A change in the winds.
Strange currents from distant shores, the tremble of change on the horizon. Upheaval and horror, upset and the quaking ground. I had experienced a variety of semi-lucid regimes at the golf course and had weathered them the way one does any particularly long, arduous storm of nonsense—with pluck, beer, and a heaping serving of not giving a crap. There was very little, I felt, that could damage my calm serenity, that could shake me from the peace I had made with this ridiculous job that I had. The golf course was my Bodhi tree, and under its boughs I would find the secrets of the universe. I would know enlightenment, and nothing the world did could possibly distract me from my journey.
This was because I could not fathom Rita.
Rita was Greek and cresting the latter days of her fifties, a shock of white forging through her bushel of dark hair. She looked the way a toad might look after it had been run over by an eighteen wheeler. Also, it was an ugly toad to start with. She spoke with unearned grandeur, and an implacable Eastern-European accent despite her constantly heralded roots. She was one of the most officious, unpleasant people I have ever met in my life; my coworkers on the golf cart, who would regularly come to the clubhouse to join me in the Simpsons or have a beer after work, now regularly fled when they spotted her black corvette approaching, as though the leitmotif of the Wicked Witch of the West was suddenly piped in over loudspeaker.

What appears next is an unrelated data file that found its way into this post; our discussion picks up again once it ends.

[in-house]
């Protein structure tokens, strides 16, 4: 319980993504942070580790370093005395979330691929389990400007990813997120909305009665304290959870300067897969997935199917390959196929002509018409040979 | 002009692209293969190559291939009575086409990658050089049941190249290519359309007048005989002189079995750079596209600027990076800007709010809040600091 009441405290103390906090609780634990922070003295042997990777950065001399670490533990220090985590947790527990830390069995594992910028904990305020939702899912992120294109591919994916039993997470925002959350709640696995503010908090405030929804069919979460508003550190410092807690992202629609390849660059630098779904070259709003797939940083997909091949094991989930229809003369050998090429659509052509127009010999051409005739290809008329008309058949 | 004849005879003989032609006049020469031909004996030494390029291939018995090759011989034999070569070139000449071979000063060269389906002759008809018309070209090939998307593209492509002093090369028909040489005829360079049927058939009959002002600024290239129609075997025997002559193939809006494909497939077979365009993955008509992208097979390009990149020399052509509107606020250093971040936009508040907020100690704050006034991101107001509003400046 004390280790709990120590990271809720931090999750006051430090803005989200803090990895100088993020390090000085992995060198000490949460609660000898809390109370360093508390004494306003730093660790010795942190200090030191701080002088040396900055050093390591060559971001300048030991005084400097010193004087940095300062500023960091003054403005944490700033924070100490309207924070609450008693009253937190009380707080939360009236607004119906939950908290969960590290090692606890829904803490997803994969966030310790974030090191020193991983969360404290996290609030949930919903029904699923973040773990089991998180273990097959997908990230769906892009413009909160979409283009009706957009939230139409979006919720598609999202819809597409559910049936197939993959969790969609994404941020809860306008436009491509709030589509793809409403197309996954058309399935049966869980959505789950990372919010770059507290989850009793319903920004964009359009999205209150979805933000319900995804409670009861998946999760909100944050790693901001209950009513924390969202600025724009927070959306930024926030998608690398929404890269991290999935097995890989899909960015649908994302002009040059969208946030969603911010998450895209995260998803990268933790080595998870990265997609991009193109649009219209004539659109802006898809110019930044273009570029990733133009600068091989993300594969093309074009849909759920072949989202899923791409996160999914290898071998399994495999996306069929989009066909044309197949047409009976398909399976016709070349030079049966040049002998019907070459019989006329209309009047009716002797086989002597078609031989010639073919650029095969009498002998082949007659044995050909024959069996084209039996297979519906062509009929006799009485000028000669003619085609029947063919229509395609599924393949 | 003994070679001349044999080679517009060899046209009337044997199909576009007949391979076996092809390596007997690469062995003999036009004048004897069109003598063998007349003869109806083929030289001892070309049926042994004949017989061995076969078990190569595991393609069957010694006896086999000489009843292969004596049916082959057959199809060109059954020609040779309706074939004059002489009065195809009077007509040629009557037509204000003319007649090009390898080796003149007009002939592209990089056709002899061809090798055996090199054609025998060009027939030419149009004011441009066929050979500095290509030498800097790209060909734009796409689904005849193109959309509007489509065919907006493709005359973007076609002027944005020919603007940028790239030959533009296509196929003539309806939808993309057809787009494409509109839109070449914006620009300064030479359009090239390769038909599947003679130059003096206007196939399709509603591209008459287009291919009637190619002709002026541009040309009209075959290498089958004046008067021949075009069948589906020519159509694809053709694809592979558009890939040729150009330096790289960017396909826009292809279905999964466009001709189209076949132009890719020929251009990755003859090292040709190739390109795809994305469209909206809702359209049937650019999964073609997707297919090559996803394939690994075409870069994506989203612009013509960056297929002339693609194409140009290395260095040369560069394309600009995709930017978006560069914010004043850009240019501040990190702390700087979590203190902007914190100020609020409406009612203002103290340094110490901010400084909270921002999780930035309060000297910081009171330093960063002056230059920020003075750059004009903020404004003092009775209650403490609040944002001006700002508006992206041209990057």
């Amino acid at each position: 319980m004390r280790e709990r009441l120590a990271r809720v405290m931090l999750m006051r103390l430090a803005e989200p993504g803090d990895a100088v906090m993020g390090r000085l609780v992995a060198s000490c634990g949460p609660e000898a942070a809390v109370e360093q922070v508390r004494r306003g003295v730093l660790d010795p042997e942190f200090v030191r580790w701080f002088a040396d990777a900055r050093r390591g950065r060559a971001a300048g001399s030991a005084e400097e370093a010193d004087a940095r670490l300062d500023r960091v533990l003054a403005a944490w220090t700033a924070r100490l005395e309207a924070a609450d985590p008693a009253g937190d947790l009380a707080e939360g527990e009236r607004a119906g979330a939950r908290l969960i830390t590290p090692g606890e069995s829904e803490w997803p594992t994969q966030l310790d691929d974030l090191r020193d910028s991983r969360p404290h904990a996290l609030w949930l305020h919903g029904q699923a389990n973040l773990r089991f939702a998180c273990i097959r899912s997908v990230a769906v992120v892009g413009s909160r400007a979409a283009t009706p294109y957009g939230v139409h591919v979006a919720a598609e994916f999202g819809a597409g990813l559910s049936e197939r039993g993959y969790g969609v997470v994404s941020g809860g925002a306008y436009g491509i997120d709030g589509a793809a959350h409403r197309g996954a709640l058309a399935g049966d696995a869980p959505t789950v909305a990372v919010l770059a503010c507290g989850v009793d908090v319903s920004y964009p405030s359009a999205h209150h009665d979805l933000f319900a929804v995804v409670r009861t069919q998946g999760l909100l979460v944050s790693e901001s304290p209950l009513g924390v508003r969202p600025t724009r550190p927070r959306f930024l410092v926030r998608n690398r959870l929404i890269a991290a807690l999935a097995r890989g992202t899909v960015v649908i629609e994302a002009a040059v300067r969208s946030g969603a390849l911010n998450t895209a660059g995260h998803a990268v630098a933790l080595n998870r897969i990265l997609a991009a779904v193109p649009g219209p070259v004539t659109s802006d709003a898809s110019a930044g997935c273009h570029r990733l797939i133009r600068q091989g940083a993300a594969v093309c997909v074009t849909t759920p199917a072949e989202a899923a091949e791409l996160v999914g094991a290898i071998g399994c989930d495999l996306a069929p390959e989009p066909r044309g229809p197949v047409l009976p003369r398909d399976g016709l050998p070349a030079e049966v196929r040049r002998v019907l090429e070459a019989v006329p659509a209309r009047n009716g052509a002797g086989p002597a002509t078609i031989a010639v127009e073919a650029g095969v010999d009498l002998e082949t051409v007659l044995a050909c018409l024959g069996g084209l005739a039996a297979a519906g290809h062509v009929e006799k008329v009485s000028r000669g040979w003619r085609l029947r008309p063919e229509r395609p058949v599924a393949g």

I checked my stores, and I have no good photos of a golf course. So here’s Howth, Ireland, where I once had to hike through a golf course five or six times.
Names have been changed to protect the innocent, namely me.
All through university, I maintained one summer job. My cousin told me wondrous stories of easy work, plentiful tips, hilariously lax management, and abundant sunshine. I was wooed, and though I couldn’t hold down her exact job (lacking the necessary secondary sex characteristics to drive a golf cart, open cans of beer, and look pretty), I could certainly hold down a different bummer job at a decent wage.
Working at a golf course was exactly the kind of thing I needed—sophomoric, low-impact, simple. I needed a vacation from thought, the long, drudging months of study and commuting to school, the deadlines and the textbooks. If I earned money while being completely vacant and not working terribly hard, all the better. I sometimes fantasized my sun-dappled months on the greens might fuel the teenaged summer job film that constantly reeled in my head or, failing that, an amusing chapter in my eventual best-selling autobiography. “Caddy Calamity would be the chapter title, or alternatively, “Songs of the Hotdogsmith.”
Drifting: it’s the only way to be.